@Yellowdog it isn’t “ anti-Trumpers” concerned about a recession. It is the market place. The yield curve inverted for the first time in 11 years last week. That is a leading indicator and reflective of the bond market and drives the stock market. That is Wall Street, not the anti Trumpers.

johnpowell's avatar

If everyone around me is a indicator they are spending more, but it is on credit since they are fairly confident they will be employed in a year. It isn’t from a increase in wages. Some of those people will be the first to lose their jobs when things start to go downhill and then they start missing credit card payments and things snowball.

LostInParadise's avatar

Trump’s understanding of economics is not too good. He keeps saying that the Chinese are paying the tariffs. This is obviously false. The tariffs are being paid for either by importers, if they absorb the taxes, or by consumers if the tariffs are passed on to them.

JLeslie's avatar

@Yellowdog A lot of people are afraid of a recession, because the market has been going up for a while. There is always some sort of a correction—always. It’s just a matter of when and how big.

Obama has bigger percentage increases than Trump. It just depends how you look at the numbers, and which numbers. https://www.google.com/amp/s/www.forbes.com/sites/chuckjones/2019/06/12/can-trump-beat-obamas-stock-market-returns/amp/

Back in the late 90’s people were making fortunes in telecom and dotcom stock, and eventually that went kapluee. The “little people” weren’t as aware of the stock downturn, because not everyone was obsessed with watching politics all day yet, and a lot of lower income people don’t own stock. Although, if they were laid off at that time they felt it. Some parts of the country felt it more than others like always.

Now, people who barely own any stock talk about how great the stock market is, like it’s helping them directly. They see the numbers reported and don’t own any stock. They barely have a savings account.

Markets run a lot on confidence, and almost for sure the market will go down in October like almost every year, it’s a pattern, but it can be especially wobbly right before an election. I think most people expect this election to hurt the stock market. I’m just talking about the months leading up to the election.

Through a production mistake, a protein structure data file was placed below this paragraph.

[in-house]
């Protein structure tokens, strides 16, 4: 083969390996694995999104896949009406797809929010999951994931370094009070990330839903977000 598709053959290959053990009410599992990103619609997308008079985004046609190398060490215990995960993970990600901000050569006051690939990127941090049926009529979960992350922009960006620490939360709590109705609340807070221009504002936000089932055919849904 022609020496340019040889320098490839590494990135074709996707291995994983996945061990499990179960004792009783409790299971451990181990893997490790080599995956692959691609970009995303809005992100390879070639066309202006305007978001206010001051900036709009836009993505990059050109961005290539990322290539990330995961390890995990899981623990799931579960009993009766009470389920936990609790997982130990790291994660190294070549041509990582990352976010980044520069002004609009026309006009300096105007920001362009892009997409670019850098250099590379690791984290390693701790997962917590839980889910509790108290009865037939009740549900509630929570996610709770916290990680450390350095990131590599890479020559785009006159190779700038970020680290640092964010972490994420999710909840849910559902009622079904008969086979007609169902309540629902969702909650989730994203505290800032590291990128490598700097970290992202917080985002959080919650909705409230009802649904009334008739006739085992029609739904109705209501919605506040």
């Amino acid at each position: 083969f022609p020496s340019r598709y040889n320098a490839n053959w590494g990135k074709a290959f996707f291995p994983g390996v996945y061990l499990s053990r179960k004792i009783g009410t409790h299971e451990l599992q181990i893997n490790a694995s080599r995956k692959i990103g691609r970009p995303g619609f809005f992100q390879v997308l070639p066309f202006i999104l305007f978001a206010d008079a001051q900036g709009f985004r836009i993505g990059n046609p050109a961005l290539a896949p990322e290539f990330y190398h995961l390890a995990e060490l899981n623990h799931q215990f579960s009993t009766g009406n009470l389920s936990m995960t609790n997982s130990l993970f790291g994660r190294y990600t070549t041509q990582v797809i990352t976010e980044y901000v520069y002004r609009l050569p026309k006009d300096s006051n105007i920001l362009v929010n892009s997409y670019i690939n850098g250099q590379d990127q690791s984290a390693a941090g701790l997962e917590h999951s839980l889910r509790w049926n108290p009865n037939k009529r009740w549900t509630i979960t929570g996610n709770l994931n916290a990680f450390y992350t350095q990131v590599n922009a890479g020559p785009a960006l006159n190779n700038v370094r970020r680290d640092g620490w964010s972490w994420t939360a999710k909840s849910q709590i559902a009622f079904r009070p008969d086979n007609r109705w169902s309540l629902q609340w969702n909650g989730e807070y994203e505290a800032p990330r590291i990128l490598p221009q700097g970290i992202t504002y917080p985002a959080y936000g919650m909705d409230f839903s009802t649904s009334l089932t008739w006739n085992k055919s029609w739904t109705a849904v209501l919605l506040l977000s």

I have no idea how much stock you own, or if you have owned stock the last 30 years, so I don’t know how much you have felt the ups and downs of the market.

The market partly runs on confidence. If a lot of people start to pull out and cash out it can trigger a down slide. There are people cashing out around me, but not most people. Not yet.

I hear people around me talking who think nothing can go wrong with their investments while Trump is in office. They feel rich, some are rich. Feeling you can’t lose is the crazy talk of a gambler. I’ve seen it over and over again with housing and the stock market.

Right now, it looks like when there is a big slide downwards on a day, investors are coming in quickly to buy at a lower price, which creates a rally back up. If investors stop doing that, because they get nervous too, then we will have a problem.

JLeslie's avatar

I just googled. Here is an article on debt. https://www.google.com/amp/s/www.marketwatch.com/amp/story/guid/771B18E2-92A9-11E9-9D89-429213C87F49

It’s at an all time high, but part of it is student loan debt, which I guess counts, but I personally think of it differently than other debts. Even if you take out student loan debt the indicators aren’t good.

stanleybmanly's avatar

The burgeoning debt is just one more indicator on the accelerating decline of the middle class. The interest on all that debt is as clear a statement on the transfer of wealth that we can experience. That debt is how we disguise our slide toward perdition.

Dutchess_III's avatar

Nothing has changed from this end.

SEKA's avatar

Just remember that to him the average consumer is a millionaire and definitely not what we consider an aveerage consumer.

Yellowdog's avatar

Actually, most of the economic growth has been blue collar workers blacks, and Hispanics.

stanleybmanly's avatar

To claim Trump’s views on economics as simplistic (as with his views on anything else) is always a case of gross understatement. Regardless of the topic, problem or proposition, the decision from the stable genius will be dependably petty, shallow and always vindictive. Our odds of competent governance would be better served if decisions on that governance were generated by a magic eight ball or a ouija board with a built in mean streak.

Response moderated (Personal Attack)
SEKA's avatar

During one of trump’s business bankruptcies back in the 80’s the Board of Directors were going to put him on a budget as to what he was allowed to draw for his efforts. They named an amount that I don’t remember and he whined that he couldn’t live on less than $½ million a day. How would he know what the average American can live on

Dutchess_III's avatar

It’s the stable genius giant assed brain. He knows everything.